Eco Grief (ecological grief) is a very real reaction to what is happening to our planet: massive loss of plant and animal life, weather disasters and the climate crisis. It is normal to have many emotions arise at this time, including feelings of sadness and grief (denial, fear, anger, despair).

Have you felt anxious, sad, afraid, and even overwhelmed by what is happening with the planet? Not sure what you as an individual can do to help?
Fear of what is yet to come, for us and for Mother Earth?

You are not alone. More people are experiencing these concerns and it's important to talk openly about how we feel and to acknowledge and validate those feelings.

Grief Support sessions will help in supporting you and provide you with a safe nonjudgemental space in which to openly discuss your feelings and concerns. It may also be helpful for you to find a local support group if you are experiencing feelings of ECO grief.

Grief arises out of LOVE and it's natural that we want to protect what we love.

Jean Michel Cousteau has stated, "We now have the scientific knowledge telling us that we are facing the greatest challenge of human history: climate change. The lives of all of us are undeniably linked, and our futures are critically connected. We are the only species that has the privilege to decide to not disappear."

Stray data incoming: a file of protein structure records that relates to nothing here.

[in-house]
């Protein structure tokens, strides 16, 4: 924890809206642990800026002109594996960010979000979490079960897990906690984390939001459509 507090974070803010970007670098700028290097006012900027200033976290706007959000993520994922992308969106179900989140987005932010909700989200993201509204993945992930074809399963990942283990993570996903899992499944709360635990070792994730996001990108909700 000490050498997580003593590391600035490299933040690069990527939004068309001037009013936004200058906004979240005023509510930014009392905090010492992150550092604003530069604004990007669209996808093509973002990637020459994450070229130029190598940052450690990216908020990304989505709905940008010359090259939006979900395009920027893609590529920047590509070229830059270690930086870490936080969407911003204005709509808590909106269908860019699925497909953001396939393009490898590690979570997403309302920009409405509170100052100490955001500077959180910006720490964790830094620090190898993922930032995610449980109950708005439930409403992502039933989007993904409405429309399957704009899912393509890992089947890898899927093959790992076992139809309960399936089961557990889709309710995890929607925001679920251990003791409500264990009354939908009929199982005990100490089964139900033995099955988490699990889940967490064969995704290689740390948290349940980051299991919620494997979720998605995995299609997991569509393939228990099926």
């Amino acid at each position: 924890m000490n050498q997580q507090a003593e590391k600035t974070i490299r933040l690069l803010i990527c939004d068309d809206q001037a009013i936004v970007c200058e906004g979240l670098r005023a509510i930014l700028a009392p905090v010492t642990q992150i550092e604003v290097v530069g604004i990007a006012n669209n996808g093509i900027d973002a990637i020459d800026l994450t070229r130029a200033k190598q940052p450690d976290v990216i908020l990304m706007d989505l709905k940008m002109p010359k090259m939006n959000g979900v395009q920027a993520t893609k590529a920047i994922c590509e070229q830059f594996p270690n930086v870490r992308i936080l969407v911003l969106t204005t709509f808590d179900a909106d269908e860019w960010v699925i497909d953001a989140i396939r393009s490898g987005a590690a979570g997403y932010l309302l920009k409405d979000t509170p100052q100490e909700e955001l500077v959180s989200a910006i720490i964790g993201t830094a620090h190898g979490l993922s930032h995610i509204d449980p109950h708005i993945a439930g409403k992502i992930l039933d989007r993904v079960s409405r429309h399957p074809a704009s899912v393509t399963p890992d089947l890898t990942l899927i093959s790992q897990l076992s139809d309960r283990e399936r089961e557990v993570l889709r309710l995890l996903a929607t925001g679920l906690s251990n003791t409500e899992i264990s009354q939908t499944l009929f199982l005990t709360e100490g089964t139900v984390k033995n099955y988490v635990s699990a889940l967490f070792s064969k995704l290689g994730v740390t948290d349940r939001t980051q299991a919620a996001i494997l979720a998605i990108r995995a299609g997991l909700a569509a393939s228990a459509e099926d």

Grief needs a sacred and safe space.

I will provide recommendations of how you can bring back more positive elements into your daily life. This can involve activities that bring you closer to Nature and promote a feeling of connectedness to the earth. Being deeply connected to Nature is necessary for one's mental, physical and spiritual wellbeing.  Staying connected to what we love- the forests, oceans and beaches- can help inspire us to want to PROTECT those places. Mother Nature will be the guide: the forests, ocean and beaches are the therapists.

Eco-theologian Thomas Berry wrote in his book, The Dream of the Earth: “Our challenge is to create a new language, even a new sense of what it is to be human. It is to transcend not only national limitations, but even our species isolation, to enter into the larger community of living species. This brings about a completely new sense of reality and value.” “The Earth will not be ignored, nor will it long endure being despised, neglected or mistreated.” We will change, or we will be changed. ... But in the meantime, there is work we can do."

“One thing is clear to me: any deep change is not going to come from intellectuals like me writing books or articles about why we need new stories. If that were going to save the world, the world would be fine by now. Deep change is going to come, just as it did in the last Axial Age, through a radical alteration in people’s lived experience. And that is only going to come from a crisis that forces people up against the consequences of what we have done. It is going to come when economies start collapsing, when political systems crumble, when cities flood, when seas rise, when people are hungry or dying. New stories emerge from collapses that kill off the old ones. We can talk all we like, but until there is a world-changing shift, until our comforts really begin to slide away, we will have no incentive to change anything at all. And anyway, nobody will be listening.” Paul Kingsnorth, Cumbria, England.